from the world and their problems until they crumble into dust. Where are they experiencing the problem? Are they at work or at home? On a plane? A train? An automobile? When are they experiencing the problem? Is there a time of day, week, or year? Is it a seasonal problem? Maybe it changes with the phase of moon and
the flow of the tides — we can’t help it when Mercury’s in retrograde. Take it from a Leo. Why are they experiencing the problem? Why are others not experiencing the problem? And, like, why me? Why is it always me??? And, finally, how are different people experiencing
the problem differently? How are they learning to cope with the problem
or develop their own solutions? I mean, ignoring the problem is an option. But, uh, not always the best way to cope. Says my therapist. All these questions paint a picture of who
we’re dealing with, and give us a peek at their jobs. And when we’re dealing with value propositions,
customer jobs can be functional, social, or emotional. Functional jobs are what we’d traditionally
recognize as work that pays the bills. A big mistake when writing a value proposition
is only focusing on the functional jobs of our customers. But customers feel social obligations to look
good or support their community. And emotional jobs are all the work we put
in to grow as humans. The ultimate goal of understanding customer
jobs is to get into their heads. What they do illuminates what they value,
or what they’d like to value. Entrepreneurs want to change the status quo. So if we know what customers value, we can
figure out how to get them what they want in a new or better format. Remember the point of the value proposition:
why should people choose you over everyone else? Disruption is one strategy to give customers
value, and it’s a hot business vocab word. Instead of challenging existing markets and
trying to make our idea stand out in a field of others, why not create a new market (often
called a blue ocean) so our idea is like a seed sprouting a whole new garden? Here, we’re not talking about value that
comes from lower prices or faster delivery — we’re talking about letting customers
achieve the same jobs in a totally new format. Like once upon a time, radio was the cream
of the crop for media in everyone’s home. Radio listeners had two needs: one, to be
entertained, and two, to stay informed. And radio met those needs by broadcasting
different programs, from music to dramatic theater to news. Then, along came television — a new, disruptive
media format that entertained and informed people. Because TV achieved similar customer needs
in a fresh way, TV entrepreneurs didn’t have to compete within the world of radio. They built their own world, created new value,
and maybe even found new customers who weren’t interested in radio at all. Of course, we know jobs don’t come without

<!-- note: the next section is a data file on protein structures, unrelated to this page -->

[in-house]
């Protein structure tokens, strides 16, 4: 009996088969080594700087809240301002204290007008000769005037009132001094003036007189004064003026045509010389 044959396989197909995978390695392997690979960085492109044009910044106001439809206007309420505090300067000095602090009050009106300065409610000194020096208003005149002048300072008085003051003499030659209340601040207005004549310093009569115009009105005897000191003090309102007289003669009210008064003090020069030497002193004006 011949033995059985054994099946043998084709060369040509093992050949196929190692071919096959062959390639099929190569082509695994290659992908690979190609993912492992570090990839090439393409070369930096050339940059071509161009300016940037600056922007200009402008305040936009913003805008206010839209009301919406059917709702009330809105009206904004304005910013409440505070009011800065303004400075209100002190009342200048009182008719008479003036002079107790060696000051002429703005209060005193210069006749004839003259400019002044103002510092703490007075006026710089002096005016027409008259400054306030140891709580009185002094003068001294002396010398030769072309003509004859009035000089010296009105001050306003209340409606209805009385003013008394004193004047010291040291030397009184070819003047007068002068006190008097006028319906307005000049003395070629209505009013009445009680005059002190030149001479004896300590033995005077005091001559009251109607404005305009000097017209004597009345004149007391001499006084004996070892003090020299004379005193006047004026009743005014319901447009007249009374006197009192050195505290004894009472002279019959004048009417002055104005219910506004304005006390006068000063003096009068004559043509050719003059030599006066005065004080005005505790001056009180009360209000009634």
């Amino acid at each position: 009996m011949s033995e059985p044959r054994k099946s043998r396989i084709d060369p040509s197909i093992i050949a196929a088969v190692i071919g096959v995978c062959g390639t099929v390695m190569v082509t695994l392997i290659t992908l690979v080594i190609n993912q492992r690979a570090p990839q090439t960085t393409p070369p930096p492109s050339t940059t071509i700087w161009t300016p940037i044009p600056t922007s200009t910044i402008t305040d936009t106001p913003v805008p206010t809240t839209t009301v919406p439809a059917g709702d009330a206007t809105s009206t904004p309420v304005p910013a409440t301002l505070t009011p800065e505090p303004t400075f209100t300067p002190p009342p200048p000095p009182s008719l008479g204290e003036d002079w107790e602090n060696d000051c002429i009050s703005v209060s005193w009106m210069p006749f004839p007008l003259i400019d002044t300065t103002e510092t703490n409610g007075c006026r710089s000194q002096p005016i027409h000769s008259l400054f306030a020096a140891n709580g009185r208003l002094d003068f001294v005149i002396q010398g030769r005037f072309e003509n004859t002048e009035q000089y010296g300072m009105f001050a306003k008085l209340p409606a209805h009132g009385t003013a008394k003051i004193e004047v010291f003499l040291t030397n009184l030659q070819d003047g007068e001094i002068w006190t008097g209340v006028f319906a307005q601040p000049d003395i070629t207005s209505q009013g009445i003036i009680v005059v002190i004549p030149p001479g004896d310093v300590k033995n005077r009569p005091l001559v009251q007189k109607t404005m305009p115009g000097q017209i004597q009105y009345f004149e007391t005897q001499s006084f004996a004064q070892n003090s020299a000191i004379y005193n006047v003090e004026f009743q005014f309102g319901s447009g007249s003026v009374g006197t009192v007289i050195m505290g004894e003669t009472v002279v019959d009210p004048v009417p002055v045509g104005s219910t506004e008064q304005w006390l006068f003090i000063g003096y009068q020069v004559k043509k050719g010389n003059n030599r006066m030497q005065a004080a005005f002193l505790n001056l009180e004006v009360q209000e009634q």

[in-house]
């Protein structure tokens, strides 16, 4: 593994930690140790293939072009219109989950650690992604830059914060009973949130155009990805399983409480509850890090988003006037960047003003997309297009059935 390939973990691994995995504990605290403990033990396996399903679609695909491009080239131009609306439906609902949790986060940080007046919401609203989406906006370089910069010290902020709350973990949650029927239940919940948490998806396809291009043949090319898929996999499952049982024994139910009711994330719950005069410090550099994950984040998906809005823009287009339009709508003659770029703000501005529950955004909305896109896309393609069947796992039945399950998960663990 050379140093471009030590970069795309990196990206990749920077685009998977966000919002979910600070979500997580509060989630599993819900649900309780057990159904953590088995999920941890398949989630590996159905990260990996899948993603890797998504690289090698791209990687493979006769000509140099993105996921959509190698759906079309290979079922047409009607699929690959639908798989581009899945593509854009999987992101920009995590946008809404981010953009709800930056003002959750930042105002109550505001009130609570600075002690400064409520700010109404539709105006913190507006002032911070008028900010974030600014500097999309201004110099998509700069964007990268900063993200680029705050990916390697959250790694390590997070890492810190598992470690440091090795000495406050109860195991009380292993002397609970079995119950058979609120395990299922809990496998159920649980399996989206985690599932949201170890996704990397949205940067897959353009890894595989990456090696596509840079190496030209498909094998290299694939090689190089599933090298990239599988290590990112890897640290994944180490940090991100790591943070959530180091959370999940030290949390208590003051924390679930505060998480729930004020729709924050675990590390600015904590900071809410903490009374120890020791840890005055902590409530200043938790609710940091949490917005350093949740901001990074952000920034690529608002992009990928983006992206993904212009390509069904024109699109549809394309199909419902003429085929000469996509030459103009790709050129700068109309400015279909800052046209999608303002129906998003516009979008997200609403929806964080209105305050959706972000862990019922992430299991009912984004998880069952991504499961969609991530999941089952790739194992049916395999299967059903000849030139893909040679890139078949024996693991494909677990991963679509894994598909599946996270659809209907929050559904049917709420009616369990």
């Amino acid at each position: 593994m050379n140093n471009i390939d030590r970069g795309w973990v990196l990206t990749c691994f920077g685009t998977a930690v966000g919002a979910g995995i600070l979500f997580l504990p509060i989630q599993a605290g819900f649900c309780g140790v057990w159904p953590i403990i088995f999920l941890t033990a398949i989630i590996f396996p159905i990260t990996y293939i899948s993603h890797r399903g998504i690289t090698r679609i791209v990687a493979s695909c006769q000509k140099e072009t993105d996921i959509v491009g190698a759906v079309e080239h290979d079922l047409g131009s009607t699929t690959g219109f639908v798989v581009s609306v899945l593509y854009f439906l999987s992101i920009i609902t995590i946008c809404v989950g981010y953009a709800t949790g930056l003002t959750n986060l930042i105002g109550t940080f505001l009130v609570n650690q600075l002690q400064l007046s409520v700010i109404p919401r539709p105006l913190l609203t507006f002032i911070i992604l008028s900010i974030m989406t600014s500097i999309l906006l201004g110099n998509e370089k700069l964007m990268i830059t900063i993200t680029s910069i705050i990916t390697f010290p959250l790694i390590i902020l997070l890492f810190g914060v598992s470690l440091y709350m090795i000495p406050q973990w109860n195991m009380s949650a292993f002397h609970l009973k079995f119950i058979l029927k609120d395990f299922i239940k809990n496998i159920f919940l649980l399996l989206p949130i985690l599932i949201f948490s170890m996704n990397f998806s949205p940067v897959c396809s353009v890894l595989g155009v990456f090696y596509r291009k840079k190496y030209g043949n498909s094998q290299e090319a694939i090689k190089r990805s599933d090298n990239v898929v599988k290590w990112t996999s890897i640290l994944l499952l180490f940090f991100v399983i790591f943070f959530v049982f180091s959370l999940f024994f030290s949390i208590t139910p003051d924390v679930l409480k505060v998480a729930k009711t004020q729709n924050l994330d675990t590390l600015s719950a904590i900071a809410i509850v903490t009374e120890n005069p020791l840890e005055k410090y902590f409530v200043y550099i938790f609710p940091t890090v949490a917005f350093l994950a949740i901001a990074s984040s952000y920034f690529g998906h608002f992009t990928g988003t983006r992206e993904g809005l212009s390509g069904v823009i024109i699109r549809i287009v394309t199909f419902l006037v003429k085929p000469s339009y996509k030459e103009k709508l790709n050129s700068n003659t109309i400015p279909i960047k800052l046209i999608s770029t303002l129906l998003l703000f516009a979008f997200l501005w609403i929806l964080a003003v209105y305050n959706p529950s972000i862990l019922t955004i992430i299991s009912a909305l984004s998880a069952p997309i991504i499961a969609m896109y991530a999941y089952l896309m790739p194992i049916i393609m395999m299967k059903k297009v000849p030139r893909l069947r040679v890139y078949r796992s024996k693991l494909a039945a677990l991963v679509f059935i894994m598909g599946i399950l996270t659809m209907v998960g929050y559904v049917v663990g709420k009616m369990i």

pains. We’re all human. The struggle is real. So when we think about our customers, we need
to consider what risks or annoyances are getting in their way. If we can address those pains, that means
we’ll create a better business with more value. If a customer’s job is applying to college,
some pains could be: the clunky admissions website from 2002, application fees and tuition
costs, a lack of family support, or the trade-off
between working to earn money now and shelling out money for another degree. And customers wouldn’t do jobs at all without
gains, which tell us what they need or want to experience before or after a job. Sticking with that college application example,
the gains might be: better career prospects, a higher salary after graduation, exposure
to new thoughts and ideas, a fresh start, or new friends. Now how are you going to help them – product Now that we’ve researched our potential
customers, we’ve filled out half of our Value Proposition Canvas. Or you can sort all that knowledge with one
of those conspiracy investigation walls with pushpins, multiple colors of string, and newspaper
clippings. You do you. It’s your value proposition. Using all this info, we can prune our big
entrepreneurial idea to make sure our products and services are truly alleviating pains,
creating gains, and adding value to people’s lives. Once we’ve done this, our value proposition
will be flourishing. To see how, let’s go to the Thought Bubble. Stitch Fix is a personal styling service that
sends clothes and accessories to people. It has customers all across the U.S. and soon
across the U.K. Those customers have many jobs to do, but
an obvious one is to shop for clothes. Let’s think of Stitch Fix customers as busy,
technology-savvy people ages 25-50 living in the U.S., of all genders, and working across
all fields. And they’ve been willing to consistently
spend some money on fashion. They might be pained by lots of things, like
no time as they try to juggle work and family, a limited budget, living far from clothing
stores, or having no idea what their “body type” is. Pear? Apple? …Pineapple? After exploring their target market, Stitch
Fix offers pain relievers like a mobile app for convenience, different packages for different
budgets, doorstep delivery, an easy return system,
and personally styled wardrobes for different body types. Now, these customers might shop for clothes